what to do in case of fire, said, “above all things,
if your clothing catches fire, remain cool”—what
about the people who write such sentences on
English themes as “walking into the room my
what I’d call agile eyes.
I eats my peas with honey,
I’ve done it all my life.
It makes the peas taste funny.
But it holds them on my knife.
The newest craze is to raise one eyebrow and
drawl, but definitely—jand to add when express
ing a wish—I hope, I hope, I hope, I hope, I
Foxed by the fickle finger of fate—Flow’s that
According to a student in Miss Wall’s English
class, there are three kinds of clauses, inde
pendent, dependent, and Santa.
I am a girl of fifteen and have been asked, sev
eral times, for dates, but my parents will not
permit me to do this. What can I do about this
and wdiat shall I tell the boj’s?
Dear B. S.:
I think that at fifteen you are probably old
enough to have dates. Why not tell several boys
to come over on the same night and bring one or
two of your girl friends with them. Perhaps you
could all go down to the drug store. In this way
you will get a start naturally, and I don’t think
your parents will object to this.
I’m a girl with coal black hair, but all my
friends like blonds. What shall I do? How much
peroxide would it take? Please tell me. I’m
Do not “turn” blond. I have t ded it, and all
you gain is funny stares when you walk down the
street; besides it hurts, and the old saying “beauty
knows no pain” does not work.
AN INTERVIEW WITH TILLIE
PERSONALITY OF THE WEEK
Because of his excellent performance as the
hero of “New Fires” Frank Barrett has been
chosen as the personality of the week.
Prank is a six-foot blond who weighs 150
pounds. Fie was born June 2, 1922, and began
acting six years later when he entered the first
grade. Since then he has taken an active part
in school dramatics having played the lead in
one of the annual operettas of Bindley Junior
High School, and climaxing his theatrical career
with his role in “New Fires.”
Frank is an honor roll student and is a mem
ber of the mixed chorus. Having a deep, bass
voice, his greatest ambition is to win the basso
solo in the next state music contest.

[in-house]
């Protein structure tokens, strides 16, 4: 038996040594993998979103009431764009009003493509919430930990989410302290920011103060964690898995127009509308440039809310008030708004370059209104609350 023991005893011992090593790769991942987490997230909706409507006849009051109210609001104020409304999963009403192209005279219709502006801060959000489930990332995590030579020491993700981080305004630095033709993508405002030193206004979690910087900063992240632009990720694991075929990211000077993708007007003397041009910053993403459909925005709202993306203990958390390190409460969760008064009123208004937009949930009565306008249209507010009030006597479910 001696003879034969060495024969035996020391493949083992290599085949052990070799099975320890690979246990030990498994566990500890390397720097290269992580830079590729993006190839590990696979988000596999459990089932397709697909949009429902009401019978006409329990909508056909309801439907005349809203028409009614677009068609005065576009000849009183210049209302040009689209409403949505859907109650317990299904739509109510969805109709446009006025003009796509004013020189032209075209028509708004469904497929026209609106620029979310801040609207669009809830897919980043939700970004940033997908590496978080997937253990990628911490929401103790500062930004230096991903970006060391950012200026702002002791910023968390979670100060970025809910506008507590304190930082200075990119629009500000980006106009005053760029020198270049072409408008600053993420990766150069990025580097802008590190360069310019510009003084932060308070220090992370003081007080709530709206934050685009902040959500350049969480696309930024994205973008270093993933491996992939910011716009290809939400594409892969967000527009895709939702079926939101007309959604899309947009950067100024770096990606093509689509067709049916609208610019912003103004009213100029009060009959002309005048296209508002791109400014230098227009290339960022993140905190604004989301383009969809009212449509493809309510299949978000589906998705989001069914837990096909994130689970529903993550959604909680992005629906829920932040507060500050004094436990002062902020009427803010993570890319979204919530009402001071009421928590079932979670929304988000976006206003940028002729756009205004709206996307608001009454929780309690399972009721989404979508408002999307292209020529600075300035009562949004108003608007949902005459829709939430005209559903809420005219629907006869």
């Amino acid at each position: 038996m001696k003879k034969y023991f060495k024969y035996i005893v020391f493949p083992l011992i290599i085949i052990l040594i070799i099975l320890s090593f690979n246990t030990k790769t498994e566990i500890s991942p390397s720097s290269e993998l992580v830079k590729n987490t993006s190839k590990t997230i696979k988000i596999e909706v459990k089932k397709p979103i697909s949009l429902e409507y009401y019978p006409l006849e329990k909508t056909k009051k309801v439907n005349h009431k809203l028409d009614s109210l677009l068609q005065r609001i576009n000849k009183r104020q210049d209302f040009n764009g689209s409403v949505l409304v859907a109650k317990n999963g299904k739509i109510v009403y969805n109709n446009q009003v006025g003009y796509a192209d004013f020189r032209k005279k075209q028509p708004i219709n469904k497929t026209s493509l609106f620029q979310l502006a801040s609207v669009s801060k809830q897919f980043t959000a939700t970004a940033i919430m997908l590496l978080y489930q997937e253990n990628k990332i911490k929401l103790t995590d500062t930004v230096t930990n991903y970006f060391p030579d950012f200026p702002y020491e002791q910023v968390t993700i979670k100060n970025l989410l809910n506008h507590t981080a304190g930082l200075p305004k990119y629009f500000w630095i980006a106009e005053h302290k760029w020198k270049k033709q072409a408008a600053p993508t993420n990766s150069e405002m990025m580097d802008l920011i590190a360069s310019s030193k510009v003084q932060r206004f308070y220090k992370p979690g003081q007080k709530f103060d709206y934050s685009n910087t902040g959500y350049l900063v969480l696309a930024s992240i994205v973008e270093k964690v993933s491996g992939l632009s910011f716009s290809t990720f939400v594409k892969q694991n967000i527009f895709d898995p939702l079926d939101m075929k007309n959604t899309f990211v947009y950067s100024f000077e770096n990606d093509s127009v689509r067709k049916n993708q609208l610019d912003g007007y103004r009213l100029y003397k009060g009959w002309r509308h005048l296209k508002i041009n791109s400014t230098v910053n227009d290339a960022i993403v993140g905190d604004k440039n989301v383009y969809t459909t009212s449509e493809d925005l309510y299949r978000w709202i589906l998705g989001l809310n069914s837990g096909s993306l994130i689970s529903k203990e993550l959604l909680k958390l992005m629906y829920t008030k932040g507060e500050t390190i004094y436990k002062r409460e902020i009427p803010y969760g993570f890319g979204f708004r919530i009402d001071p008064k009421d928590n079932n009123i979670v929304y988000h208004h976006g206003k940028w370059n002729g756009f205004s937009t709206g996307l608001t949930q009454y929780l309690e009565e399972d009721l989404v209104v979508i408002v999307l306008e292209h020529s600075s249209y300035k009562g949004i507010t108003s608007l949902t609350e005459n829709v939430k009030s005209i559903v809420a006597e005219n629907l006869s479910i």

To amuse himself Frank likes to go to the
movies, to practice archery, to work puzzles, and
to sell tickets.
Although he is majoring in a language course,
the star of “New Fires” wants to be a really
good actor. We are sure he will be.
Mrs. Tillie, the toiling termite, was busily en
gaged in sweeping off the front step of her resi
dence, when she was approached, early one morn
ing last week by an inquiring reporter. She im
mediately began telling of her ambition, which,
by the way, was to have a part in the wrecking
of at least 111 buildings. Mrs. Tillie went on to
say, “I have helped in bringing down 67 wooden
houses, and, within six months, I expect to have
seen 44 more come crashing to the ground.”
At this point, I tried to explain my presence,
but brushing mj’ efforts aside, she continued, say
ing, “Now one may ask how we do this work at
such a fast rate of speed, and what we eat while
working; so I shall inform you before you ask.
After the house that is to be demolished has been
decided upon, all of the families mobilize and
march to the building. The work begins, and
after three days, the once proud and haughty
structure is reduced to a humble pile of dust. Now,
in the case of diet, we prefer to eat pine, because
of its excellent flavor, but in a pinch we will con
sider oak, although it is hard to digest.”
Here I tried to interrupt again, but she kept on,
boasting, “By now you may think that we ter
mites have all work and no play, but you are
sadly mistaken, for one of our best forms of
recreation is to hollow out chairs during the
night and then watch the fun on the following
Finally, Mrs. Tillie was out of breath; so I
proceeded to inform her that I represented the
Picky Puss Poison Company, the poison Avith a
flavor, and that I was making a check-up of the
effects of our product. 'Well, what she said, I
won’t write here, but to all parties concerned,
that interview Avas over.
THE TRUEST STORY EVER TOLD
A girl may Avear a bathing suit when she can’t
SAvim, golf togs Avhen she doesn’t knoAV a fair-way
from a right-of-AAmy, or wear riding clothes Avhen
she goes hiking, but Avhen she puts on a Avedding
dress she means business.